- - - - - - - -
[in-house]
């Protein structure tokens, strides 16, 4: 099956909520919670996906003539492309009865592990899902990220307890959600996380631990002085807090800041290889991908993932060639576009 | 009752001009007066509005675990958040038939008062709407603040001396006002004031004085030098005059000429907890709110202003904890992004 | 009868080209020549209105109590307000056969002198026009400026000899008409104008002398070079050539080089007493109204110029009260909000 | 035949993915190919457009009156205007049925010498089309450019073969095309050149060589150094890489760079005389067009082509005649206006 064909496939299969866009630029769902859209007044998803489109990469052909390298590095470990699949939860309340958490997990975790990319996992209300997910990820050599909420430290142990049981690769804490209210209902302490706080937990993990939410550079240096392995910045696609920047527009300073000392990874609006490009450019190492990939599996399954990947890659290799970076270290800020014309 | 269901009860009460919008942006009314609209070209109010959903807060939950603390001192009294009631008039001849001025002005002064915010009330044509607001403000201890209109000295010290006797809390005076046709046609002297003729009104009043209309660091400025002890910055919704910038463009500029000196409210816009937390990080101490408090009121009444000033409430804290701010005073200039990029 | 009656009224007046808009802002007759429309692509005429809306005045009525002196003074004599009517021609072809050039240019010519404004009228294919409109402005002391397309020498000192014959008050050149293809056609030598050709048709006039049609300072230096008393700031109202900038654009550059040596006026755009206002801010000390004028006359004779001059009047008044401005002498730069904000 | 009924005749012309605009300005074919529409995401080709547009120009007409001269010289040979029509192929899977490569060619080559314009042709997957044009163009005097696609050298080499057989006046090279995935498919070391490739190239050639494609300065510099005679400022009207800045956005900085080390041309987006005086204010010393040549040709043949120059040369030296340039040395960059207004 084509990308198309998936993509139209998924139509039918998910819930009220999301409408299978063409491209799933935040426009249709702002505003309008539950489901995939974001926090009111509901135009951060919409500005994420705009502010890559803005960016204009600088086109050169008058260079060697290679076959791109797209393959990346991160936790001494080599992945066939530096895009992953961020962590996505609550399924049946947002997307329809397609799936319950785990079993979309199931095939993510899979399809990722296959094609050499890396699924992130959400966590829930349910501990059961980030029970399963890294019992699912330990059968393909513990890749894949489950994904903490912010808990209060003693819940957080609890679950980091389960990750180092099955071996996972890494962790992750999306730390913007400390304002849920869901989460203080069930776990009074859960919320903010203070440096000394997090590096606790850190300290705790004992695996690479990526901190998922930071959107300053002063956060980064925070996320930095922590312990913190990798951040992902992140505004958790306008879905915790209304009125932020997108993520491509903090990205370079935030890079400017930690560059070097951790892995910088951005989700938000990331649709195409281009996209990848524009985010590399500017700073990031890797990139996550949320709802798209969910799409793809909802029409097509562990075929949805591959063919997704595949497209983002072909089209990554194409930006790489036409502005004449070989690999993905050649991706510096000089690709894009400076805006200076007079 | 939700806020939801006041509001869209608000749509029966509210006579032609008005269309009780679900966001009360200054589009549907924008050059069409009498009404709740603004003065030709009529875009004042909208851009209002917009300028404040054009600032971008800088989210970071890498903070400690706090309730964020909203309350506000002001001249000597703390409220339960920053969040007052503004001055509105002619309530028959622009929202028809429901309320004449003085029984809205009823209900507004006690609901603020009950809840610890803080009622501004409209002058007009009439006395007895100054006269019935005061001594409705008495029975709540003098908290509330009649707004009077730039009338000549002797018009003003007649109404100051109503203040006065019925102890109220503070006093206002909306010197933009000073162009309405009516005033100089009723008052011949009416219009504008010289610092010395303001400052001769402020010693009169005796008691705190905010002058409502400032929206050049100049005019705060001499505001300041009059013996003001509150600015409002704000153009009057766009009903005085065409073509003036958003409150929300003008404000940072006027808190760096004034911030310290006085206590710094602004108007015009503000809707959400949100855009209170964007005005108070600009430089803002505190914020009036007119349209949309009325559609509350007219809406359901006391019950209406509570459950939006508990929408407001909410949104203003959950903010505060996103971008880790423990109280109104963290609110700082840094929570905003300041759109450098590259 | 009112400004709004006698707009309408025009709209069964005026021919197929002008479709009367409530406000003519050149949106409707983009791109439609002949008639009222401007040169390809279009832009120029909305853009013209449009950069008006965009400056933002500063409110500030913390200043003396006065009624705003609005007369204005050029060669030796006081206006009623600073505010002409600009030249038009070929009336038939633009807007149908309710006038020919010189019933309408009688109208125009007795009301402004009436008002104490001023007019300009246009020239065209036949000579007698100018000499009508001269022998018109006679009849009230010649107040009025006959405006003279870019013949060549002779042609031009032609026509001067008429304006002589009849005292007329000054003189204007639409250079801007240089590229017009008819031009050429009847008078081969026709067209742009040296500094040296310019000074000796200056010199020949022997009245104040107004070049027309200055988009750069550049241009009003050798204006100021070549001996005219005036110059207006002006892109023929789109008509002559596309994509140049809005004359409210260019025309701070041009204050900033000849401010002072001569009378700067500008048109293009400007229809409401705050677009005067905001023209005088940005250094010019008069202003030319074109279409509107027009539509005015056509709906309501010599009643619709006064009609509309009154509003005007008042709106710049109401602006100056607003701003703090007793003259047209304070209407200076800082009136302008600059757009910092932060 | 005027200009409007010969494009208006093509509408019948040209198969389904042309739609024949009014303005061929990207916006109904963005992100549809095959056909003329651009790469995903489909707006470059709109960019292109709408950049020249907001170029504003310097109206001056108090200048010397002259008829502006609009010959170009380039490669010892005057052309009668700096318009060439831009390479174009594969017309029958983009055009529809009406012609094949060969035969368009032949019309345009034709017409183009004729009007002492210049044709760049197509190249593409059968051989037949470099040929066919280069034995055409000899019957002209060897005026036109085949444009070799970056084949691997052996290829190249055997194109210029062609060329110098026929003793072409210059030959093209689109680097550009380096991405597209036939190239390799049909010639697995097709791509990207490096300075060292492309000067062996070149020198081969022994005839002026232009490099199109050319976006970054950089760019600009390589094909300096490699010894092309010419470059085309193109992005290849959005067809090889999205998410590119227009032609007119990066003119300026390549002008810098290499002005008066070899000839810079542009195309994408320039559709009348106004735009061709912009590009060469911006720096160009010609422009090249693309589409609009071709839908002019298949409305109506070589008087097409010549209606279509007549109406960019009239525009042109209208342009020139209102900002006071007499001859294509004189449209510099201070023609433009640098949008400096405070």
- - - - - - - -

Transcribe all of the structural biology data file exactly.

[in-house]
């Protein structure tokens, strides 16, 4: 099956909520919670996906003539492309009865592990899902990220307890959600996380631990002085807090800041290889991908993932060639576009 | 009752001009007066509005675990958040038939008062709407603040001396006002004031004085030098005059000429907890709110202003904890992004 | 009868080209020549209105109590307000056969002198026009400026000899008409104008002398070079050539080089007493109204110029009260909000 | 035949993915190919457009009156205007049925010498089309450019073969095309050149060589150094890489760079005389067009082509005649206006 064909496939299969866009630029769902859209007044998803489109990469052909390298590095470990699949939860309340958490997990975790990319996992209300997910990820050599909420430290142990049981690769804490209210209902302490706080937990993990939410550079240096392995910045696609920047527009300073000392990874609006490009450019190492990939599996399954990947890659290799970076270290800020014309 | 269901009860009460919008942006009314609209070209109010959903807060939950603390001192009294009631008039001849001025002005002064915010009330044509607001403000201890209109000295010290006797809390005076046709046609002297003729009104009043209309660091400025002890910055919704910038463009500029000196409210816009937390990080101490408090009121009444000033409430804290701010005073200039990029 | 009656009224007046808009802002007759429309692509005429809306005045009525002196003074004599009517021609072809050039240019010519404004009228294919409109402005002391397309020498000192014959008050050149293809056609030598050709048709006039049609300072230096008393700031109202900038654009550059040596006026755009206002801010000390004028006359004779001059009047008044401005002498730069904000 | 009924005749012309605009300005074919529409995401080709547009120009007409001269010289040979029509192929899977490569060619080559314009042709997957044009163009005097696609050298080499057989006046090279995935498919070391490739190239050639494609300065510099005679400022009207800045956005900085080390041309987006005086204010010393040549040709043949120059040369030296340039040395960059207004 084509990308198309998936993509139209998924139509039918998910819930009220999301409408299978063409491209799933935040426009249709702002505003309008539950489901995939974001926090009111509901135009951060919409500005994420705009502010890559803005960016204009600088086109050169008058260079060697290679076959791109797209393959990346991160936790001494080599992945066939530096895009992953961020962590996505609550399924049946947002997307329809397609799936319950785990079993979309199931095939993510899979399809990722296959094609050499890396699924992130959400966590829930349910501990059961980030029970399963890294019992699912330990059968393909513990890749894949489950994904903490912010808990209060003693819940957080609890679950980091389960990750180092099955071996996972890494962790992750999306730390913007400390304002849920869901989460203080069930776990009074859960919320903010203070440096000394997090590096606790850190300290705790004992695996690479990526901190998922930071959107300053002063956060980064925070996320930095922590312990913190990798951040992902992140505004958790306008879905915790209304009125932020997108993520491509903090990205370079935030890079400017930690560059070097951790892995910088951005989700938000990331649709195409281009996209990848524009985010590399500017700073990031890797990139996550949320709802798209969910799409793809909802029409097509562990075929949805591959063919997704595949497209983002072909089209990554194409930006790489036409502005004449070989690999993905050649991706510096000089690709894009400076805006200076007079 | 939700806020939801006041509001869209608000749509029966509210006579032609008005269309009780679900966001009360200054589009549907924008050059069409009498009404709740603004003065030709009529875009004042909208851009209002917009300028404040054009600032971008800088989210970071890498903070400690706090309730964020909203309350506000002001001249000597703390409220339960920053969040007052503004001055509105002619309530028959622009929202028809429901309320004449003085029984809205009823209900507004006690609901603020009950809840610890803080009622501004409209002058007009009439006395007895100054006269019935005061001594409705008495029975709540003098908290509330009649707004009077730039009338000549002797018009003003007649109404100051109503203040006065019925102890109220503070006093206002909306010197933009000073162009309405009516005033100089009723008052011949009416219009504008010289610092010395303001400052001769402020010693009169005796008691705190905010002058409502400032929206050049100049005019705060001499505001300041009059013996003001509150600015409002704000153009009057766009009903005085065409073509003036958003409150929300003008404000940072006027808190760096004034911030310290006085206590710094602004108007015009503000809707959400949100855009209170964007005005108070600009430089803002505190914020009036007119349209949309009325559609509350007219809406359901006391019950209406509570459950939006508990929408407001909410949104203003959950903010505060996103971008880790423990109280109104963290609110700082840094929570905003300041759109450098590259 | 009112400004709004006698707009309408025009709209069964005026021919197929002008479709009367409530406000003519050149949106409707983009791109439609002949008639009222401007040169390809279009832009120029909305853009013209449009950069008006965009400056933002500063409110500030913390200043003396006065009624705003609005007369204005050029060669030796006081206006009623600073505010002409600009030249038009070929009336038939633009807007149908309710006038020919010189019933309408009688109208125009007795009301402004009436008002104490001023007019300009246009020239065209036949000579007698100018000499009508001269022998018109006679009849009230010649107040009025006959405006003279870019013949060549002779042609031009032609026509001067008429304006002589009849005292007329000054003189204007639409250079801007240089590229017009008819031009050429009847008078081969026709067209742009040296500094040296310019000074000796200056010199020949022997009245104040107004070049027309200055988009750069550049241009009003050798204006100021070549001996005219005036110059207006002006892109023929789109008509002559596309994509140049809005004359409210260019025309701070041009204050900033000849401010002072001569009378700067500008048109293009400007229809409401705050677009005067905001023209005088940005250094010019008069202003030319074109279409509107027009539509005015056509709906309501010599009643619709006064009609509309009154509003005007008042709106710049109401602006100056607003701003703090007793003259047209304070209407200076800082009136302008600059757009910092932060 | 005027200009409007010969494009208006093509509408019948040209198969389904042309739609024949009014303005061929990207916006109904963005992100549809095959056909003329651009790469995903489909707006470059709109960019292109709408950049020249907001170029504003310097109206001056108090200048010397002259008829502006609009010959170009380039490669010892005057052309009668700096318009060439831009390479174009594969017309029958983009055009529809009406012609094949060969035969368009032949019309345009034709017409183009004729009007002492210049044709760049197509190249593409059968051989037949470099040929066919280069034995055409000899019957002209060897005026036109085949444009070799970056084949691997052996290829190249055997194109210029062609060329110098026929003793072409210059030959093209689109680097550009380096991405597209036939190239390799049909010639697995097709791509990207490096300075060292492309000067062996070149020198081969022994005839002026232009490099199109050319976006970054950089760019600009390589094909300096490699010894092309010419470059085309193109992005290849959005067809090889999205998410590119227009032609007119990066003119300026390549002008810098290499002005008066070899000839810079542009195309994408320039559709009348106004735009061709912009590009060469911006720096160009010609422009090249693309589409609009071709839908002019298949409305109506070589008087097409010549209606279509007549109406960019009239525009042109209208342009020139209102900002006071007499001859294509004189449209510099201070023609433009640098949008400096405070």